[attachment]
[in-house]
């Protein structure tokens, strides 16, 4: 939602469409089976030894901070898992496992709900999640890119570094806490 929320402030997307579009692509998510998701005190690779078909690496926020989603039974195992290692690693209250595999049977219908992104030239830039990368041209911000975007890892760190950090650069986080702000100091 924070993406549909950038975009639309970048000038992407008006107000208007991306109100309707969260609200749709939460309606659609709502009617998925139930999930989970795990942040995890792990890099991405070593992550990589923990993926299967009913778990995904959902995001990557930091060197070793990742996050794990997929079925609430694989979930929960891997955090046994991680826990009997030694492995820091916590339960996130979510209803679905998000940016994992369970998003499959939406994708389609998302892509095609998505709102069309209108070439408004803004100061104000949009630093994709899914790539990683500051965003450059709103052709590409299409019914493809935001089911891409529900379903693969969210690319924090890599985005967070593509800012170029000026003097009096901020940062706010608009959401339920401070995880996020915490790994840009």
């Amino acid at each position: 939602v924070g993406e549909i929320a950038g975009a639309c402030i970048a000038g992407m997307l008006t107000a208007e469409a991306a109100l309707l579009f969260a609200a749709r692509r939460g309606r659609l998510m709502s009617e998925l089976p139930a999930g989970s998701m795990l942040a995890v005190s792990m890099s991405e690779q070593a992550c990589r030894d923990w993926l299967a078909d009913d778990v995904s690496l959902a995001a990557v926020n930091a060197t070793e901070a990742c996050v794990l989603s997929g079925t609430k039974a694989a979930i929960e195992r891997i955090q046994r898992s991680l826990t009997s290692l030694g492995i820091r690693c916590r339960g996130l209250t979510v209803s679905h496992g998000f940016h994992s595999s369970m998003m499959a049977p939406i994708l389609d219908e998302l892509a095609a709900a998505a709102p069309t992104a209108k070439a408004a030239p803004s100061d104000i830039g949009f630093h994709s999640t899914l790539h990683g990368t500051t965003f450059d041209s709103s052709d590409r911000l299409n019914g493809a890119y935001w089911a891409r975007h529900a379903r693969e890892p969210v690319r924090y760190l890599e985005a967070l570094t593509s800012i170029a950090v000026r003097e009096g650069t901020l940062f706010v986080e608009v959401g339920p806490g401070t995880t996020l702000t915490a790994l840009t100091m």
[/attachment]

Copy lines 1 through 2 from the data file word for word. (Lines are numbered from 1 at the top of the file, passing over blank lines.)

[in-house]
């Protein structure tokens, strides 16, 4: 939602469409089976030894901070898992496992709900999640890119570094806490 929320402030997307579009692509998510998701005190690779078909690496926020989603039974195992290692690693209250595999049977219908992104030239830039990368041209911000975007890892760190950090650069986080702000100091 924070993406549909950038975009639309970048000038992407008006107000208007991306109100309707969260609200749709939460309606659609709502009617998925139930999930989970795990942040995890792990890099991405070593992550990589923990993926299967009913778990995904959902995001990557930091060197070793990742996050794990997929079925609430694989979930929960891997955090046994991680826990009997030694492995820091916590339960996130979510209803679905998000940016994992369970998003499959939406994708389609998302892509095609998505709102069309209108070439408004803004100061104000949009630093994709899914790539990683500051965003450059709103052709590409299409019914493809935001089911891409529900379903693969969210690319924090890599985005967070593509800012170029000026003097009096901020940062706010608009959401339920401070995880996020915490790994840009």